In response to the need for more research-based interventions, there are an increasing number of studies of AT outcome measures being generated. In an action-based study, Dimmitt, Hodapp, Judas, Munn, and Rachow (2006) assessed the impact of the use of a TTS software program (Kurzweil 3000) on the reading skills of 73 middle school students on outcome measures of reading fluency and passage comprehension. The average reading rates improved by 16 words per minute in 23 weeks, which was 2.3 times faster than would be predicted by research on students with special needs (Fuchs, Fuchs, Walz, & Germann, 1993). The data also indicated a positive trend in the comprehension scores. The average comprehension score improved by 13 percent per student from 59 to 72 percent. Data showed it took 13 weeks for students’ comprehension scores on passages accessed by TTS software to exceed comprehension on print materials. The results demonstrate that the accommodation helps compensate for student reading deficits. Responses to online surveys demonstrated that students and teachers associated the use of the TTS software with improved academic performance, better on-task behavior, more engagement with the instructional material, and improved independent work completion. The study results relate to Parette, Peterson-Karlan, Wojcik, and Bardi's (2007) discussion of the compensatory versus remedial function AT.

Lance, McPhillips, Mulhern, and Wylie (2006) compared the performance of three groups (Read and Write Gold, Microsoft Word, and control groups) on literacy tests. After six training sessions of 45 minutes each, the AT group (Read and Write Gold) showed improvement on reading comprehension, homophone error detection, spelling error detection, and word meanings. The Microsoft group showed improvement on spelling error detection and word meanings with a poorer performance on homophone error detection. Meanwhile, the control group showed no improvement on any of these measures.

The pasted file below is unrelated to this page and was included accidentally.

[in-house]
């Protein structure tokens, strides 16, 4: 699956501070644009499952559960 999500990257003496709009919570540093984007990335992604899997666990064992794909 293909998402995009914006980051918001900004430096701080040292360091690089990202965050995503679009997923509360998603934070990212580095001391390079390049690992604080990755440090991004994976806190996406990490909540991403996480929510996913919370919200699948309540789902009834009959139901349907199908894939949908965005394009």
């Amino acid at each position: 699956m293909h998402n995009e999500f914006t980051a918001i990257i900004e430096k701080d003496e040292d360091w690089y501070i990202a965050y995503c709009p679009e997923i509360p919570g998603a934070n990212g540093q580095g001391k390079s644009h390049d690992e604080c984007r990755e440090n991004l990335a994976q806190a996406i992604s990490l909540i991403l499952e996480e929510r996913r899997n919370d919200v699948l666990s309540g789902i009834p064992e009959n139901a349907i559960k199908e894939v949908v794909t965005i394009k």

Key Terms in this Chapter

Progress Monitoring: Routine monitoring of assessment data used as formative data to make instructional decisions. It is most commonly associated with the use of curriculum-based measurement data with decision rules for instructional changes. Student performance improves significantly when used with graphing and decision rules.

Text-to-Speech Software: A category of software using scanned digitized text that can convert any written text into spoken word. It allows access to software and digital documents such as MS Word, web page, PDF files, and the Internet. Leading examples include Kurzweil 3000, Read and Write Gold, and Wynn Scan and Read Software.

Outcome Measures: Technically adequate and sensitive measures of the effects of the technology on the targeted skill area. For example, if the target is improved reading skills, an appropriate outcome measure would include curriculum-based measurement data which has been proven to be reliable and valid.

Assistive Technology (AT): A category of technology used by persons with disabilities to provide access and help perform tasks in living, learning, and working as well as increase independence, and quality of life.

Cognitive Access: Access to the information through alternate formats or strategies such as scaffolding, digit format, Braille, TTS software, or mental mapping.

Time Sequence Differential Concurrent (TSCD) Model: A research design that compares student performance of the same task with and without technology to measure the impact of assistive technology.

Implementation: Application of the innovation with strict compliance to the intervention schedule (i.e., fidelity (quality of application) and integrity (completely and as scheduled)).